Initially, I put Wisp in the shadows with the children, but the illustration still lacked a focal point. So I brought him right out into the edge of the scene as an onlooker, and instantly the cover had direction and a journey for the eye to travel, from the view over Wisp's shoulder through the buildings, following the children to the water's edge. 

Here's the early version featuring Wisp hiding in the shadows (note that he's also holding a gun, which was incorrect!).

And here is the final illustration.

Keeping the same typeface that I used for Lethal Seasons, I incorporated subtle graphic “seed” elements into the typography of the title. 

For Lethal Seasons, I had only created the front cover, however with Scattered Seeds, I was creating the front, back and spine. The back cover was a more of an impressionistic sketch, looking back at the factory buildings and ruined landscape, from across the water. Essentially, an opposing view of the cover scene. 

And here's the final artwork of the front, back and spine.

Scattered Seeds is now available as an ebook via Amazon, and is coming soon in print!

Visit Alice's website at for news and updates.

Saturday, 3 October 2015


I met writer Helen Claire Gould at last year's Novacon (the UK's longest-established SF convention). I was there as (as usual) exhibiting and promoting my artwork, and Helen was promoting her SF novel, Floodtide, which she had then published as an ebook. 

The Floodtide flyer which Helen gave me contained an intriguing excerpt from the book, which sounded right up my street. Great title, too. I remember at the time thinking that this was just the kind of story that I'm keen to illustrate. 

After the convention, we kept in touch and although Helen had painted her own cover for the ebook, she told me that she was planning a print version that would have a different cover, and asked me to produce the artwork. Perfect!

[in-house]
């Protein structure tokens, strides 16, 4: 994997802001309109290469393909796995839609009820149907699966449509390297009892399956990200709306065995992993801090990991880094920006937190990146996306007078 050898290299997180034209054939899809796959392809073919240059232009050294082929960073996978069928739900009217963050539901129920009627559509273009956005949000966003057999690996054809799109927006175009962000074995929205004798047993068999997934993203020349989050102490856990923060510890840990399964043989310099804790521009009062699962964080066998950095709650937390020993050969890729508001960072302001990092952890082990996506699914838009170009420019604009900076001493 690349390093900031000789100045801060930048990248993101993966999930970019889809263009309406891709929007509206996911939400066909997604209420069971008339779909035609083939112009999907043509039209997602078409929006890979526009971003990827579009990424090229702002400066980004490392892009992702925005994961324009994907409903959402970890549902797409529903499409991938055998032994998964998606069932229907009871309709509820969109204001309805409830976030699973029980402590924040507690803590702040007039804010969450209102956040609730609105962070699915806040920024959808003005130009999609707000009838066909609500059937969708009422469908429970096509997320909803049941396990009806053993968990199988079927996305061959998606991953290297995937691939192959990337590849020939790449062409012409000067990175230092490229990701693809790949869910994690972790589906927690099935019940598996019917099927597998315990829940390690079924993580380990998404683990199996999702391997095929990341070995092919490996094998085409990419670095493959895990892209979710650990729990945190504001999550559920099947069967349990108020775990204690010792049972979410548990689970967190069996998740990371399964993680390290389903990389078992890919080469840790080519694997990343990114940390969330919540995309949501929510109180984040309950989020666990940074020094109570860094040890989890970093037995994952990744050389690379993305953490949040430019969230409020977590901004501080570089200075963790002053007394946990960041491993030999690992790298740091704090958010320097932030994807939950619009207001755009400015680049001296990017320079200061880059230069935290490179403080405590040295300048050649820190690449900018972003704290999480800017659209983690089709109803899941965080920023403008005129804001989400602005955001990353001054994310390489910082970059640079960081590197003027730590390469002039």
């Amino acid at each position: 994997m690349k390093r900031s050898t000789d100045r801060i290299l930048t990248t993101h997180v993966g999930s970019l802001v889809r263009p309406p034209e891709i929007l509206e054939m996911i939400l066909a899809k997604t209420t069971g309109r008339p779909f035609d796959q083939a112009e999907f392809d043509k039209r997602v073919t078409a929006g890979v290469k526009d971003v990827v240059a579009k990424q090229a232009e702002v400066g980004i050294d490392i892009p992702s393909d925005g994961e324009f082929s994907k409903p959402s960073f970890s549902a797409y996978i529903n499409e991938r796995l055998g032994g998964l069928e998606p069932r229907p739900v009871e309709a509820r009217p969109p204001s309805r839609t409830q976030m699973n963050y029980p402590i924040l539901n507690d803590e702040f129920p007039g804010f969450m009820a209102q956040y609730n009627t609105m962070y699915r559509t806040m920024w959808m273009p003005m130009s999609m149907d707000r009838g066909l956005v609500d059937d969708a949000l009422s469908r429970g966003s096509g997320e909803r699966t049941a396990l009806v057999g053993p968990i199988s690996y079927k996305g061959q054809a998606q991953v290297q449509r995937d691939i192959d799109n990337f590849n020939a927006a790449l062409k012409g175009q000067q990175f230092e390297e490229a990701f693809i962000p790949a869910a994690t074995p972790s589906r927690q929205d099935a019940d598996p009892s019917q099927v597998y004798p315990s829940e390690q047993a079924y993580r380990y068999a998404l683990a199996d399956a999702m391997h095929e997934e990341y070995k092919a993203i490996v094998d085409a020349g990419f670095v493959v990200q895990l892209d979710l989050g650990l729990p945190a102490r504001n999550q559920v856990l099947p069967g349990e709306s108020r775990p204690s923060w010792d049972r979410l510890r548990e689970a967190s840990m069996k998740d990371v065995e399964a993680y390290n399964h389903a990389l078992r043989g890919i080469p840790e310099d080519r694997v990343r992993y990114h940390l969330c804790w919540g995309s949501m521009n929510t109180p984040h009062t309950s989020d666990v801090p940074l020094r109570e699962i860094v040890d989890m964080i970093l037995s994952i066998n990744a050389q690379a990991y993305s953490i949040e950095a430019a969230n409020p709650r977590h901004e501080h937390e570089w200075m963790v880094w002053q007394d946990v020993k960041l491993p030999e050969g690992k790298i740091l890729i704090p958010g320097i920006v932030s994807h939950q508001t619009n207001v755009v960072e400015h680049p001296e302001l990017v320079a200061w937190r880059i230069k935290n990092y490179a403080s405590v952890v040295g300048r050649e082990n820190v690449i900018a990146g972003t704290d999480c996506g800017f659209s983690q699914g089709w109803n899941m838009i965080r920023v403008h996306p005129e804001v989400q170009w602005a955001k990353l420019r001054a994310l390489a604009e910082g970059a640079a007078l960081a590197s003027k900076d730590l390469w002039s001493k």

Floodtide could have easily conformed to your Hunger Games style of iconic graphic design, or being a complex story, a more abstract, typography-led cover, but Helen was clear that she wasn't interested in a cover that could easily get lost among other current trend/samey covers, instead favouring an illustrated scene from the story. 

Floodtide is a pretty chunky book, with a lot of characters and environments. However the majority of the story takes place in a complex of interconnected lava tubes and caves on the planet Naxada. Helen's expertise in geology forms the basis of the science in the story, so it was important to show this setting in the artwork.  We decided that a general view of this mysterious underworld would work for the back cover, with more of an action scene on the front, which was to feature Jordas, Soolkah and Yado, the story's three pivotal characters. 

Helen's writing has a very visual quality to it, and I soon found myself imagining Floodtide as a graphic novel, so I wanted to give the cover a slight pulp sort of look, through the vibrant palette, the composition and typography. 

One of my original illustrations for the back cover was based on an ice cave, but it wasn't right for the book. However I really liked the piece, so developed it further to an individual piece, which I entitled Void

While the front cover is a scene from within a lava tube (and illustrates one of the chapter cliffhangers in the story), the back cover shows an almost chamber-like scene featuring the entrance to the lava tube we see on the cover as well as a cluster of "glowcakes", fungus-like growths on the cave walls, which emit light.